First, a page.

Ok, just to say this before I start, I am no expert on this subject! This time, I’m gonna talk about the different kinds of ropes that I know about. Catch ropes are made out of many different kinds of materials; from dead cows to plastic and made in any length the roper likes.
The first ropes were mostly reatas braided or twisted from strands of rawhide. There are also grass ropes called magueys. These are twisted from the fibers of the maguey plant in Mexico. Both of these styles of rope are considered traditional and both are still being used. These tended to be longer ropes, as they break easier and require more handle to keep them in one piece!
Magueys are very temperamental in cold or wet weather and reatas need to be kept greased so they don’t get brittle. Although some guys still use both kinds, they’re generally kept for nicer days when you’re having good luck with your throwing arm; days which come few and far between for me, ha ha!
The most common catch ropes around probably would be nylon. Almost everybody, from team ropers to buckaroos use a nylon on occasion, team ropers more so than most buckaroos. Team ropes tend to be made with a harder lay (tighter twist) meaning that they’re stiffer and stand up more for fast heel shots, which is the whole point of team roping.
If a buckaroo uses a nylon, they’re generally longer like a reata, have a softer lay, with more weight for longer throws. Nylon ranch ropes are first made coated with wax, this gives them more weight and they feel really really good… for awhile. Then the wax wears off and they get light and fuzzy and feel kinda like throwing a thread out there but that’s when they make pretty nice ropes for catching horses because they’re soft and won’t generally burn the horse.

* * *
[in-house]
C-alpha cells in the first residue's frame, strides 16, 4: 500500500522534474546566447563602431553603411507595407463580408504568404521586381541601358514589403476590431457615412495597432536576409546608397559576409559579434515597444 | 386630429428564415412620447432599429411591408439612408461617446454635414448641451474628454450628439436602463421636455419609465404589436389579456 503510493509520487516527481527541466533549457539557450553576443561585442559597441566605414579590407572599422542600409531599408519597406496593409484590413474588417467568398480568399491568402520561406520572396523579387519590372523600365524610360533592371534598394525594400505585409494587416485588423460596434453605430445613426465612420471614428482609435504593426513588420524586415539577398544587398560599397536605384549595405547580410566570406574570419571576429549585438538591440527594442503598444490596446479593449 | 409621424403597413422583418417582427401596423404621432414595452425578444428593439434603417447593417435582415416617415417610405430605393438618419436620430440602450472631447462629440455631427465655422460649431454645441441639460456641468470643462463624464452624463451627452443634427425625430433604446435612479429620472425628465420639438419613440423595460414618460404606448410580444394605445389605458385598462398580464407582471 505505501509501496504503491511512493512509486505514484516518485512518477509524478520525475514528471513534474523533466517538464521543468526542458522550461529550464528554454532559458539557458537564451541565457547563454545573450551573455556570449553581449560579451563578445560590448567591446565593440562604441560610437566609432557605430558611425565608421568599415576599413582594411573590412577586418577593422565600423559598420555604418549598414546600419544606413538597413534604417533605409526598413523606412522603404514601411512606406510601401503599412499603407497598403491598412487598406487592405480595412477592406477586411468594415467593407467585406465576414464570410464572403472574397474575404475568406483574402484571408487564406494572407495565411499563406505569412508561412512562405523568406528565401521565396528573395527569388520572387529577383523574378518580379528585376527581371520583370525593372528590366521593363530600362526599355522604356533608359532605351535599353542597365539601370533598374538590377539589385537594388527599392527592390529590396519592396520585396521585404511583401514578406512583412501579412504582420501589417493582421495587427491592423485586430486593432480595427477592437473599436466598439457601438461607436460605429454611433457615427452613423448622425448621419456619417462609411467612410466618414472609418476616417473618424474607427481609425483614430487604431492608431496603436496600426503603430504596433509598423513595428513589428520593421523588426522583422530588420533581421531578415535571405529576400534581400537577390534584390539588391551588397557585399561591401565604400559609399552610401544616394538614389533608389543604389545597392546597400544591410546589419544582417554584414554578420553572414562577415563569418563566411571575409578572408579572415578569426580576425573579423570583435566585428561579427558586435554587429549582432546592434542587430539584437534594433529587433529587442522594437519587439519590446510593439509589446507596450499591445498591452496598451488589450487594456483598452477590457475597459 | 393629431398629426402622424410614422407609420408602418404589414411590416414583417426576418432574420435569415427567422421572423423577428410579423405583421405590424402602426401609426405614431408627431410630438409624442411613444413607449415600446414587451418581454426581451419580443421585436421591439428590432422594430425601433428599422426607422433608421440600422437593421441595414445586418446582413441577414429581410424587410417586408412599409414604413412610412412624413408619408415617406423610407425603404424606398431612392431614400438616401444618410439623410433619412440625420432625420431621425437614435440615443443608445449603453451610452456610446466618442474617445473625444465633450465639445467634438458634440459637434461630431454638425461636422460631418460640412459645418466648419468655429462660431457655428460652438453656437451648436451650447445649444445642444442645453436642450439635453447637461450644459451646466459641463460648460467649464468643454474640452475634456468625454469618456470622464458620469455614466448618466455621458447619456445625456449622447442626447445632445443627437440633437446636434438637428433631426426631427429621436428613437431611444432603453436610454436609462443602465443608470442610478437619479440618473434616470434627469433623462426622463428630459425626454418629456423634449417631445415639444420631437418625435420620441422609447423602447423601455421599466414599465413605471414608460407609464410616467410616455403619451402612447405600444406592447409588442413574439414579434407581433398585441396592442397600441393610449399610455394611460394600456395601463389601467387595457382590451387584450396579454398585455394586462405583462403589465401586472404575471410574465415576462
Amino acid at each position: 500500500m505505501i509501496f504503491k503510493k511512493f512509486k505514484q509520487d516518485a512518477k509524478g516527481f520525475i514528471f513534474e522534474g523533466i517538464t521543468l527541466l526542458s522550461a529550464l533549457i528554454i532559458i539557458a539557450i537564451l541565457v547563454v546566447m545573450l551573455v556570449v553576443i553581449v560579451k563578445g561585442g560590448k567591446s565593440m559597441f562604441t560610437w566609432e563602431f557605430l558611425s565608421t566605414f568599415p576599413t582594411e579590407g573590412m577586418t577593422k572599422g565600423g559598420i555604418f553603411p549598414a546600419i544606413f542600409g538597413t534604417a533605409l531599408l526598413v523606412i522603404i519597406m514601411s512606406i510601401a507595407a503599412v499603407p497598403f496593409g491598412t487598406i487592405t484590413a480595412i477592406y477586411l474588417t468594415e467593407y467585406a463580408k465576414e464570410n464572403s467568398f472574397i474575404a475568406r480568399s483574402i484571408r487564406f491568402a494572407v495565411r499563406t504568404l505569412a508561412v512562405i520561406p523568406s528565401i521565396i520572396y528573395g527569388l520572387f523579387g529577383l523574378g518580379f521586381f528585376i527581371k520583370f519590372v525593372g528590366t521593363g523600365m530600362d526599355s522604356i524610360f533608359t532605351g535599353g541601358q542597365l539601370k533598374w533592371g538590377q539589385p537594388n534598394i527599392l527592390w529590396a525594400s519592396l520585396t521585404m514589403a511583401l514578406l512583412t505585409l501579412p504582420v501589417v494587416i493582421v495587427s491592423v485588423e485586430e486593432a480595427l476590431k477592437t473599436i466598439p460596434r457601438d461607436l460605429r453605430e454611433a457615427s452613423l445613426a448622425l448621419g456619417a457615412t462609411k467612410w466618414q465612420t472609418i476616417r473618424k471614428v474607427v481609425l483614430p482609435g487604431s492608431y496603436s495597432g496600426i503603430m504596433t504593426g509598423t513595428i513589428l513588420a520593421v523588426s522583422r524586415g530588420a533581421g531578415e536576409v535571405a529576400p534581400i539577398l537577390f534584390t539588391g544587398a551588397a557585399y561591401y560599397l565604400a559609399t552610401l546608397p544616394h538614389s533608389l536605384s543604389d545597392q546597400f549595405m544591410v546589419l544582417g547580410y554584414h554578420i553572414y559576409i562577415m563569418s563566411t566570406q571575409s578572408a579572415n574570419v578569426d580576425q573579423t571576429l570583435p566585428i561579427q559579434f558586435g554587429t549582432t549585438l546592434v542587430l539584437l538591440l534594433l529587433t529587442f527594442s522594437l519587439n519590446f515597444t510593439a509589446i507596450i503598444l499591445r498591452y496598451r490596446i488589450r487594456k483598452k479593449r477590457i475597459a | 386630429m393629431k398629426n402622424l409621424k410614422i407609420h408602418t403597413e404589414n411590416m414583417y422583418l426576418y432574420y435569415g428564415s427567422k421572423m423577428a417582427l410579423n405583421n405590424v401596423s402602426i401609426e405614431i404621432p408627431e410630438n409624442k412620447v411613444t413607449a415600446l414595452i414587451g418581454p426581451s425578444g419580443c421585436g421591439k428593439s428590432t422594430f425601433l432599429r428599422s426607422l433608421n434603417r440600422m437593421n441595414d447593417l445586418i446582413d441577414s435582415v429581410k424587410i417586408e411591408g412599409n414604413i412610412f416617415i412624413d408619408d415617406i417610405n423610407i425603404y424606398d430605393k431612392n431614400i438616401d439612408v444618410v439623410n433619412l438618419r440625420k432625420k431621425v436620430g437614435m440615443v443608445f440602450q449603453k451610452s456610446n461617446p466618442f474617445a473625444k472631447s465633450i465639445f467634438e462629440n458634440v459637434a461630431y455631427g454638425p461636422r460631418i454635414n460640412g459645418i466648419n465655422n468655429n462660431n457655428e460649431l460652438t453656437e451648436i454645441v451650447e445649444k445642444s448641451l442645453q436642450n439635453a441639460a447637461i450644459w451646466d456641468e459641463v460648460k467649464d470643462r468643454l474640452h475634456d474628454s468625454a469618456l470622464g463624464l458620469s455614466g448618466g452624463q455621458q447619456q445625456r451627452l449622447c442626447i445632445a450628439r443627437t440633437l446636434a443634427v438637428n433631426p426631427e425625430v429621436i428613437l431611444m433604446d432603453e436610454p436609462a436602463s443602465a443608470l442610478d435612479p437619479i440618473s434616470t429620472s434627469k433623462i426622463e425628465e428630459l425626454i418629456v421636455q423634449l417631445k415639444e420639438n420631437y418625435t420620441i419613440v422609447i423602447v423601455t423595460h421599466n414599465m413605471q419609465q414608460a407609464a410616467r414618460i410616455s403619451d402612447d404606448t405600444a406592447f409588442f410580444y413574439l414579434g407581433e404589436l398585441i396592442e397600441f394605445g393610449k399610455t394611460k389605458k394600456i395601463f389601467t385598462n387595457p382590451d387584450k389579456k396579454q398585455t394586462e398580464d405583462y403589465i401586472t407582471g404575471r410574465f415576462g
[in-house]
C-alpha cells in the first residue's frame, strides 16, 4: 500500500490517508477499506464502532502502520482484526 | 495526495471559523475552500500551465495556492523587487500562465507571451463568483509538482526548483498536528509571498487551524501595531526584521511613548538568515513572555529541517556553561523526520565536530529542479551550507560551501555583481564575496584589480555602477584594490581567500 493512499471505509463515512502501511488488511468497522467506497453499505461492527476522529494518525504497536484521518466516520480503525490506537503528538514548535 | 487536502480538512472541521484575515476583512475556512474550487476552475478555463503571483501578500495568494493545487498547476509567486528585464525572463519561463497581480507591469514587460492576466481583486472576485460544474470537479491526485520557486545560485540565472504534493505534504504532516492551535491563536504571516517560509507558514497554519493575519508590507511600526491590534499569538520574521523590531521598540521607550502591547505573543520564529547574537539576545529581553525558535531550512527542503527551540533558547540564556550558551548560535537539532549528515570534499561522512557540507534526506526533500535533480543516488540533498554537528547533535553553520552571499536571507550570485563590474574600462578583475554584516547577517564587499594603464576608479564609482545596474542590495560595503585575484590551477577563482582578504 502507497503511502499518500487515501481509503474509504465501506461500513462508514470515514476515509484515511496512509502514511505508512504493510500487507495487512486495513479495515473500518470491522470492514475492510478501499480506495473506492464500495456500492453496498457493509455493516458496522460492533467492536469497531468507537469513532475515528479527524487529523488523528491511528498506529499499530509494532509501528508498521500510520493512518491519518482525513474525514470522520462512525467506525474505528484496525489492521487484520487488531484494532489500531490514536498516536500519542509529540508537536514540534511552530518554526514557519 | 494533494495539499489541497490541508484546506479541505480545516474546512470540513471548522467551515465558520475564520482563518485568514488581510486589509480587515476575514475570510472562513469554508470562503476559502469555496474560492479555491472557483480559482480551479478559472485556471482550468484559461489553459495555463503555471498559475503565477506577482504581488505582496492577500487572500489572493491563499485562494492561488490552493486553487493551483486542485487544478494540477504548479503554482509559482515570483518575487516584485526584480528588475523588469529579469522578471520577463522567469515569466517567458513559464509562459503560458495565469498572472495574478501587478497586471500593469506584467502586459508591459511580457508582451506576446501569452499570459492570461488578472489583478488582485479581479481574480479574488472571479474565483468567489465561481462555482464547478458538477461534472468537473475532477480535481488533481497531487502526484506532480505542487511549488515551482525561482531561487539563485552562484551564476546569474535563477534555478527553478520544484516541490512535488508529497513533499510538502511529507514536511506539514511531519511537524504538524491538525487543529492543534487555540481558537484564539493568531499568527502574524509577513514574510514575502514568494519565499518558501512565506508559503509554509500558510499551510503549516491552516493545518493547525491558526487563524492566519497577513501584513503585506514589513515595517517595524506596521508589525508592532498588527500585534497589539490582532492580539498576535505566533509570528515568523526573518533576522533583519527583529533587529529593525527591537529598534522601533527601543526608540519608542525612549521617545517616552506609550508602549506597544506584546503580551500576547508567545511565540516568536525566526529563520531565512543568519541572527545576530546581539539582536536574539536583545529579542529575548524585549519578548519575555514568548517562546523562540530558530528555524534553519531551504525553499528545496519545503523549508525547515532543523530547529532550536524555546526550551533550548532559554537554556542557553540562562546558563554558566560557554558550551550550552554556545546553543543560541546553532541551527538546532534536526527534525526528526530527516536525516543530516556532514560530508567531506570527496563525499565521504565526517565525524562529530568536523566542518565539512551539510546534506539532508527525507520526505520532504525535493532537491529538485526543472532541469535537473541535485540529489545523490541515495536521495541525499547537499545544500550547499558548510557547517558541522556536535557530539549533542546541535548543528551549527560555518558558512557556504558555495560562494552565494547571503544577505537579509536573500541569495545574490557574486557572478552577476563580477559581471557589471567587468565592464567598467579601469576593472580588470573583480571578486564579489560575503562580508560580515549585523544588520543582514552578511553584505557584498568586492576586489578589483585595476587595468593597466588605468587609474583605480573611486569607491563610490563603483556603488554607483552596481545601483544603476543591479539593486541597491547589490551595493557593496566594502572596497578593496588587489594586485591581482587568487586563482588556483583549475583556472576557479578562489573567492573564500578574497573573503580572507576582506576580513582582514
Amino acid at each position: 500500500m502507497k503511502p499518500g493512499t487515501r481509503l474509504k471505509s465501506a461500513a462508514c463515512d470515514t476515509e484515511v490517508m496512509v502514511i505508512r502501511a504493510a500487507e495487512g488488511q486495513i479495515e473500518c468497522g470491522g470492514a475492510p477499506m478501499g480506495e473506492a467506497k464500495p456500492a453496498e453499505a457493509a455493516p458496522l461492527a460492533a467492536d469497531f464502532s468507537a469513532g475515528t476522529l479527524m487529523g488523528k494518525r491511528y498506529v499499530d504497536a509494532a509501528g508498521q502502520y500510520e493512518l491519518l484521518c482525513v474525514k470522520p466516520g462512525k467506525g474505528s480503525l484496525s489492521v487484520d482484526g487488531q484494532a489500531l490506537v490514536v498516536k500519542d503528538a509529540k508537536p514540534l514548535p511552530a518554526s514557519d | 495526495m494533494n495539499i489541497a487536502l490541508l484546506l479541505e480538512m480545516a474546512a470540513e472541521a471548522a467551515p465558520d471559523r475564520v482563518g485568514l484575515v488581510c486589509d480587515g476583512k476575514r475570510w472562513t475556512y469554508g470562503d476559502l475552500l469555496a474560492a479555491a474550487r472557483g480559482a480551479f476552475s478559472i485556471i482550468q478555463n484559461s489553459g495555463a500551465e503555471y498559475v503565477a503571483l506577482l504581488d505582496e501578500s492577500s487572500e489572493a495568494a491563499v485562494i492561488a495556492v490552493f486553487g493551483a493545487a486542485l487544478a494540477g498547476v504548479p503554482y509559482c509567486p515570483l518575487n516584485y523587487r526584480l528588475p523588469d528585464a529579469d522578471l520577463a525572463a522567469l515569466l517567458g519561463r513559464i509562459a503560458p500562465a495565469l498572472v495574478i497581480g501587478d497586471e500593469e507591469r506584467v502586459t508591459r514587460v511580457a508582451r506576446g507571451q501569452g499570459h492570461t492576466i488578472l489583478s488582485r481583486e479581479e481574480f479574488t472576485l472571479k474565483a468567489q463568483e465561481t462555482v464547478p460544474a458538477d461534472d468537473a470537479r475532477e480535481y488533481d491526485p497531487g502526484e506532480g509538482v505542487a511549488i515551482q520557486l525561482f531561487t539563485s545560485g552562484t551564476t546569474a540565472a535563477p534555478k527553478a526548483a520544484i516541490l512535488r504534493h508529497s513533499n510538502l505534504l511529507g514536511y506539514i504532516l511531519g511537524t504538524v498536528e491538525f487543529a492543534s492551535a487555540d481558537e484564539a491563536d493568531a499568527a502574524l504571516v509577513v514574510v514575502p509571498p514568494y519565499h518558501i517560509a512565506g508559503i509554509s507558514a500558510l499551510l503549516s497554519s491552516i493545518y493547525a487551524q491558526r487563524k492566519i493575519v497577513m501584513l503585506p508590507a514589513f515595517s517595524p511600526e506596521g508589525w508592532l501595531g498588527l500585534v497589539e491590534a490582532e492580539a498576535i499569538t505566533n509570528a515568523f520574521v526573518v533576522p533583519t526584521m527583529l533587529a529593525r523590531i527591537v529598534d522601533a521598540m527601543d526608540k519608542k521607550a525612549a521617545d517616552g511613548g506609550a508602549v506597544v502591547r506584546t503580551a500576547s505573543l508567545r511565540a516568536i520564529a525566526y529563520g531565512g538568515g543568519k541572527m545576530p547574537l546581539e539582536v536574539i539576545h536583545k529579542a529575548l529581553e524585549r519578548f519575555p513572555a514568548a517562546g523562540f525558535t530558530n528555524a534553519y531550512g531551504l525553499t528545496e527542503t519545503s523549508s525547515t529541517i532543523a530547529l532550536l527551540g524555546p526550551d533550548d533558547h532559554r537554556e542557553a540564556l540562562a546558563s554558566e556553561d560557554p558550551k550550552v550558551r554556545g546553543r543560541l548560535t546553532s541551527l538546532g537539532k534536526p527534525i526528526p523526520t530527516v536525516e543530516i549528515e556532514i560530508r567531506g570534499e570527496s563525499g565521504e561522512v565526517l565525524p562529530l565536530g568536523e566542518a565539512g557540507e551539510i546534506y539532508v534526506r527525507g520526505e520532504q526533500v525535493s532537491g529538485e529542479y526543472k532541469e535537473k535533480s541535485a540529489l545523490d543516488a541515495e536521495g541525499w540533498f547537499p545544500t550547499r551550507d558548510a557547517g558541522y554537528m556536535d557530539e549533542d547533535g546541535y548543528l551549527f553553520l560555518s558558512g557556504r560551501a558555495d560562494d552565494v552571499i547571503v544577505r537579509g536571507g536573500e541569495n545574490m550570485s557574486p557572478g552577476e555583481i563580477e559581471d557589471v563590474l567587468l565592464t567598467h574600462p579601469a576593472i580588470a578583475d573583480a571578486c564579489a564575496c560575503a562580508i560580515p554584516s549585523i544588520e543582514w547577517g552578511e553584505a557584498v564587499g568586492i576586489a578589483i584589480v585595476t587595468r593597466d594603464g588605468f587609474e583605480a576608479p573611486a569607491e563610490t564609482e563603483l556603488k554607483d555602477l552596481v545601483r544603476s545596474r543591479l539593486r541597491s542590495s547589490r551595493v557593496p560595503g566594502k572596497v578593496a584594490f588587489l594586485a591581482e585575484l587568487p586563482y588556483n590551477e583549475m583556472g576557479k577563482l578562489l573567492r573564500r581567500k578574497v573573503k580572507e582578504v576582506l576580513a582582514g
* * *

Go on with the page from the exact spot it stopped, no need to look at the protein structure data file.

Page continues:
The poly is usually the buckaroo’s favorite twine though, as there are just so many different styles and ways that they’re made so he can usually buy the perfect rope to suit his taste; this doesn’t usually help me out any though! Poly rope was originally built for ocean fishing line… and how it got into the hands of us ropers I can’t tell you but it sure fit the bill for a good rope that feels about as close to a broken-in reata (but with more tolerance for abuse) as we can get.
Poly ropes are generally three strands but they can also be four which is what I prefer; although they don’t last as long (I wish they did though, as I sometimes catch with one!). Another rope that’s starting to grow in popularity comes from Mexico; the cotton.
Cotton ropes are twisted out of an uneven number of strands, usually 5 or 7; and the feel of them (soft or stiffer) depends largely on the rope and what coil it was cut off of. The reason for their popularity is that with proper nurturing, care and feeding, they can be turned into a great feeling rope that will outlast any other chunk of twine that I know of.
Most guys have their own recipe of ‘stuff’ to soak their new cotton rope in; ranging from plain beeswax to rawhide cream to a mixture of stuff that’s been grown in a pot in the back of the barn. Some guys I know just rope with them the way they are but most soak them in linseed oil, which gives them more life and helps them resist moisture.
Moisture is bad news for a cotton rope (it feels similar to roping with a coil of barb wire). Another good thing about a cotton is that since they’re just like a cotton shirt, they’re dyeable! I have a very attractive green one and I’ve been toying with the idea of tie-dyeing one.
I could go on and on about what kinds of ropes I like and and the different uses and shots each is best suited for but I think I’ll save that for another time!
Comments for Learning the Ropes
Tell Deatrich on March 12, 2011
How do you soak them in the linseed oil without buying a whole bunch of the stuff. Ive heard your supposed to just rub it on, but I’m not sure I’m gonna get much on that way.
Jake Wald on March 16, 2011
Well if you’re gonna rub it in the rope by hand, then stretch the rope between two posts. Apply more than one coat and you should be able to get a good soak on it. Or you could actually dip the rope in a bucket of linseed oil, hold it under for a second, and then let it dry. You might need to do this once or twice too. It all depends on how much oil you want in your rope and what works best for you and that particular rope.
Thanks for the question! Jake
Tell Deatrich on March 26, 2011
Thanks Jake, Stretching it and putting on a couple of coats worked well. Now if I can find an excuse to rope a few calves before branding starts! :)
Have a good one. Tell